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May 12, 2017

Global Divestment Mobilization a Bust

One week in and 350.org’s Global Divestment Mobilization 2017 has fallen flat.  Whether because of dwindling enthusiasm for divestment gatherings or vague and shaky pledges, the media, and people who wish to seriously influence environmental policy, paid little to no attention.

So disinterested was the general public in this year’s global divestment mobilization that the associated NYC events (the Trump Tower Divestment Teach-In & Rally  and NY Divestment Business Panel)  only received mentions in Gothamist and The Guardian, the latter being a publication that has made divestment and activism core to its mission.

Divestment activists’ “big success” of this year’s global divestment mobilization was that nine Catholic organizations pledged to divest from fossil fuels but, as is typical of these pledges, provided no details.  As Christina Leano, Associate Director of the Global Catholic Climate Movement (GCCM), commented to E&E News, “when and how much money the groups would divest is unclear.”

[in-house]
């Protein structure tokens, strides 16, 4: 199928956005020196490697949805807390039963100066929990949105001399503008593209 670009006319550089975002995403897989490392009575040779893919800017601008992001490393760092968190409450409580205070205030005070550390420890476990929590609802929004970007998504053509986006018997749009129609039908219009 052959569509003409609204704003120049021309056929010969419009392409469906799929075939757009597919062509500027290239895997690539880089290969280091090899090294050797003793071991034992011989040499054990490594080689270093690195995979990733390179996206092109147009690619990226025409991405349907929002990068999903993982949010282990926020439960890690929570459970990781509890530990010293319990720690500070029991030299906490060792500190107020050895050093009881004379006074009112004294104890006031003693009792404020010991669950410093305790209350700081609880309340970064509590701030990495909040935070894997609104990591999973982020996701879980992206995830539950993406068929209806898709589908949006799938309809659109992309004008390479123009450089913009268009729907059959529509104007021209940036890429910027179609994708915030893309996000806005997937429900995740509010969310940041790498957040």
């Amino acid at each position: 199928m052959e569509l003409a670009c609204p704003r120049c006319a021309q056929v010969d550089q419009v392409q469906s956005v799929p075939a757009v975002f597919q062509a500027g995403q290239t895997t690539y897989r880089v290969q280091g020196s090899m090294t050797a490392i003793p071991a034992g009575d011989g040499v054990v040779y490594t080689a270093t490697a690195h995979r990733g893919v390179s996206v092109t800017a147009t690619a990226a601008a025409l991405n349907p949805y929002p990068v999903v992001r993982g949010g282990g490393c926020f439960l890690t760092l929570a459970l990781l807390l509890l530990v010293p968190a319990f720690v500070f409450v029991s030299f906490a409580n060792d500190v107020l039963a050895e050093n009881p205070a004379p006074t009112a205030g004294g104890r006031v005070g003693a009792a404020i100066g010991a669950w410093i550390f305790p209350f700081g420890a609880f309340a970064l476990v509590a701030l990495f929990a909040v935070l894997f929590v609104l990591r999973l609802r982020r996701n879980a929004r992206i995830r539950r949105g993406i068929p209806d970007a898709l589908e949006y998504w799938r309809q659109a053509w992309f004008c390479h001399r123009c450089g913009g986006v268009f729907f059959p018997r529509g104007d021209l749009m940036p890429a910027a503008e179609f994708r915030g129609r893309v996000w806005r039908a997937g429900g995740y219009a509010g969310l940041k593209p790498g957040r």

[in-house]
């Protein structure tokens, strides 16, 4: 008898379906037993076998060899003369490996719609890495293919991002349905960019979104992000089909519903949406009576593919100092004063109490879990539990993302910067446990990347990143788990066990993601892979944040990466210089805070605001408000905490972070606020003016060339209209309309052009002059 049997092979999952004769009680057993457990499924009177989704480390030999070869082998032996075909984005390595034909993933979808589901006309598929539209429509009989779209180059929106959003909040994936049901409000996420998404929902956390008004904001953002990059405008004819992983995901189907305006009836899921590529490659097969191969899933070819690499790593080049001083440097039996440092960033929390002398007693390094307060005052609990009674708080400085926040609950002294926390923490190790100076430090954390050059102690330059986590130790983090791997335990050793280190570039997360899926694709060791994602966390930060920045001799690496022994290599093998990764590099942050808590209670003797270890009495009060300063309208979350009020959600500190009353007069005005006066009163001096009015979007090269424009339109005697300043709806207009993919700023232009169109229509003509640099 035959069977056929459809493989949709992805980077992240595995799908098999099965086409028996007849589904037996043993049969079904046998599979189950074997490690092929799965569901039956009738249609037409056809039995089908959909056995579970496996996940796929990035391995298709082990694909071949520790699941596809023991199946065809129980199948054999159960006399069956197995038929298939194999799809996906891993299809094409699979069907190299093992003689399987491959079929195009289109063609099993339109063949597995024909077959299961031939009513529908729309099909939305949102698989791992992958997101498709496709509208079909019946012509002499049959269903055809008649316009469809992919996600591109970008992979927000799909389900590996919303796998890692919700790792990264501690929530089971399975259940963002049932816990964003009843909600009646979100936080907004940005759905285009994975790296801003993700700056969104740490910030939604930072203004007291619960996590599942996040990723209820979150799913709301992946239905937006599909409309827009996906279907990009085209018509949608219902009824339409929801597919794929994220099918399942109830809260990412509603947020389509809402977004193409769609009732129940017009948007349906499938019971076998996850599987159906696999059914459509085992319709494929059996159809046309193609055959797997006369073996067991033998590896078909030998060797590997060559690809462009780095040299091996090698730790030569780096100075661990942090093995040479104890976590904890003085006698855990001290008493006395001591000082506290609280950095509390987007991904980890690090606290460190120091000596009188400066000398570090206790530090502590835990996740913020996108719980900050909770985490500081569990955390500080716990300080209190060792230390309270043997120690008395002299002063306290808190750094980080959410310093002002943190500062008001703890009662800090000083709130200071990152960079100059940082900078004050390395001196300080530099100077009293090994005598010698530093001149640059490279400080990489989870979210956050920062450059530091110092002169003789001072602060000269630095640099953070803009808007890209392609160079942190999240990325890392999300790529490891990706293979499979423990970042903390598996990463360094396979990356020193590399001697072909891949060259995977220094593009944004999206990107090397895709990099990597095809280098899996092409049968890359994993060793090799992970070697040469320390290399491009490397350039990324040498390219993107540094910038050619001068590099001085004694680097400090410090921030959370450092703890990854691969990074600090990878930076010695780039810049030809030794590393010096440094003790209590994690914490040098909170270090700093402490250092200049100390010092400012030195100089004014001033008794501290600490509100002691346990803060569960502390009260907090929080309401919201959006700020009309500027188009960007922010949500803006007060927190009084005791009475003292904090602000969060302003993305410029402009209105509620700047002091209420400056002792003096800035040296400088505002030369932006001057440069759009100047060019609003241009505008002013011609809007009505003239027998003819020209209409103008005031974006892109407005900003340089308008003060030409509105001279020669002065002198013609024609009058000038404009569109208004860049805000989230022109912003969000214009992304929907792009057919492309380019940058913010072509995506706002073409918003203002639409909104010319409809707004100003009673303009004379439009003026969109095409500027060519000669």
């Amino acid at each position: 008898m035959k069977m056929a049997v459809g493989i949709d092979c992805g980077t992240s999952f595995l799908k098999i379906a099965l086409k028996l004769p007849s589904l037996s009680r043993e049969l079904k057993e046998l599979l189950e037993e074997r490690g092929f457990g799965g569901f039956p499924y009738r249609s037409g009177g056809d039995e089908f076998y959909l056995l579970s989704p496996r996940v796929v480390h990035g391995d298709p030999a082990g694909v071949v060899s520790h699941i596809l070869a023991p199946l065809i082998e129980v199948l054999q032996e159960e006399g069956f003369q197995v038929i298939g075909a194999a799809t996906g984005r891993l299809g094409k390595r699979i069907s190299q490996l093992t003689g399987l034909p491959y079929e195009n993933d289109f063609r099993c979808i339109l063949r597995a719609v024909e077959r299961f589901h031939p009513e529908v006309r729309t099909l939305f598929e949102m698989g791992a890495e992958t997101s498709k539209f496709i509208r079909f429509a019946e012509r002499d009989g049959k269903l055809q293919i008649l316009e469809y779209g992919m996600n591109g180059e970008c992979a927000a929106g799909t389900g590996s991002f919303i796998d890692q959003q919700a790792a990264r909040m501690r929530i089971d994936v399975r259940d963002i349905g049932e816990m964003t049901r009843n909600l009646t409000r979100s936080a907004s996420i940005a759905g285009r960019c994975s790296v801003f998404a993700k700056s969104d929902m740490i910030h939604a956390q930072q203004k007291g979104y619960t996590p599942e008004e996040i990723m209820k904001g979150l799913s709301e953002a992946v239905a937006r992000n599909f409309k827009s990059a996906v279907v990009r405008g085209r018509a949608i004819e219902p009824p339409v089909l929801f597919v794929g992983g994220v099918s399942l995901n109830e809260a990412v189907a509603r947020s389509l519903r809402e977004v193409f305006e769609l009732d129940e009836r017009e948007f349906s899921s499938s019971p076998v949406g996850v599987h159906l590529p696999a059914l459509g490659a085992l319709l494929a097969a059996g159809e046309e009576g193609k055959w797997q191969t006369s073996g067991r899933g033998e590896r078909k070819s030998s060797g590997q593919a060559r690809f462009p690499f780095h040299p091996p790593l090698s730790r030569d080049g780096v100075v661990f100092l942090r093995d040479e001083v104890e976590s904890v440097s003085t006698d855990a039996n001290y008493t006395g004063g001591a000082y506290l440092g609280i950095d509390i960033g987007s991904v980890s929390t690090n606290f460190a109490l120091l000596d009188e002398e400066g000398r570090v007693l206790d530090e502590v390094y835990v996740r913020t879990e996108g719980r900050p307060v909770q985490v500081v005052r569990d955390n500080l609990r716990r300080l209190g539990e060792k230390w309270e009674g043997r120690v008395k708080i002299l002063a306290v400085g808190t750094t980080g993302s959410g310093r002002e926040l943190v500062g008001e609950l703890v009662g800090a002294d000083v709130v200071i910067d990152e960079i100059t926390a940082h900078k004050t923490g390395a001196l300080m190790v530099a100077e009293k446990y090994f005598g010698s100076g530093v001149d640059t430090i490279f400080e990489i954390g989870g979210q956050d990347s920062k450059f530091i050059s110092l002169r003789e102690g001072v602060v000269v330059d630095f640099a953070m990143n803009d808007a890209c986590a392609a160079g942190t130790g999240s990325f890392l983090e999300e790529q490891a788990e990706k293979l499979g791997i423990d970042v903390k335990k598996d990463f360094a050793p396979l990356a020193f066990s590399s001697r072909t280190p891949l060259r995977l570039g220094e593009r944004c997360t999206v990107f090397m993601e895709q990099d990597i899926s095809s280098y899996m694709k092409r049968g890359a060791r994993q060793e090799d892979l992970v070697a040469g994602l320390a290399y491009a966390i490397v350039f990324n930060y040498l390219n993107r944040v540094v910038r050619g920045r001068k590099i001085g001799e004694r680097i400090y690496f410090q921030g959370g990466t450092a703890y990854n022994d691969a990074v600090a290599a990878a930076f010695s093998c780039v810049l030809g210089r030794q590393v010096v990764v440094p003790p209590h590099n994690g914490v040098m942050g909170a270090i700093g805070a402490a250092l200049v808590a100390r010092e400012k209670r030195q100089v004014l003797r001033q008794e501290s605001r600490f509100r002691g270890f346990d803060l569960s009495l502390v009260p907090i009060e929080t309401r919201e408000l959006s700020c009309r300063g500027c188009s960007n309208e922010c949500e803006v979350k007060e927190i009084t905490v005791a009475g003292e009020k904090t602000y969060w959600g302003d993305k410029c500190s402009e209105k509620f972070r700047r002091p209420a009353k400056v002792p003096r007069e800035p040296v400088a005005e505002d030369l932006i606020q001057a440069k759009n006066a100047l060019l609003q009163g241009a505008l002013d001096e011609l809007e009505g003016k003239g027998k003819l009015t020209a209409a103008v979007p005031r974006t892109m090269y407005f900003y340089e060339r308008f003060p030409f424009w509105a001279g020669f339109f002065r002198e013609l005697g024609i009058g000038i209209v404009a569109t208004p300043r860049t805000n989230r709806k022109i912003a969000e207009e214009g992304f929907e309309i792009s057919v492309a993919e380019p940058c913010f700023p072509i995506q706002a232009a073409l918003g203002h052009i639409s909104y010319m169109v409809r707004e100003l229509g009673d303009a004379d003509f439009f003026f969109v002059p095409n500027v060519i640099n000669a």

This is a trend with the GCCM, a network of more than 400 Catholic organizations with the mission of combatting climate change.  Despite divestment having no impact on the environment, the group remains focused on the campaign. To date, the GCCM claims that 27 Catholic groups have divested fully or partially, but they do not present any additional financial information to support that assertion.  The nature of divestment for each of the new nine organizations is not clear, nor are the total assets.

For instance, the Wheaton Franciscan Sisters stated they don’t have any current investments in fossil fuels, but will promise not to invest in them in the future. Not exactly divestment. Even the Italian Jesuits  just said they will start a process to look at “different ways of removing investments from fossil fuels” but provide no other detail.

A few days remain in the “mobilization,” but this week was yet further proof that divestment is on its last legs as more and more people realize that this symbolic gesture would incur very real costs.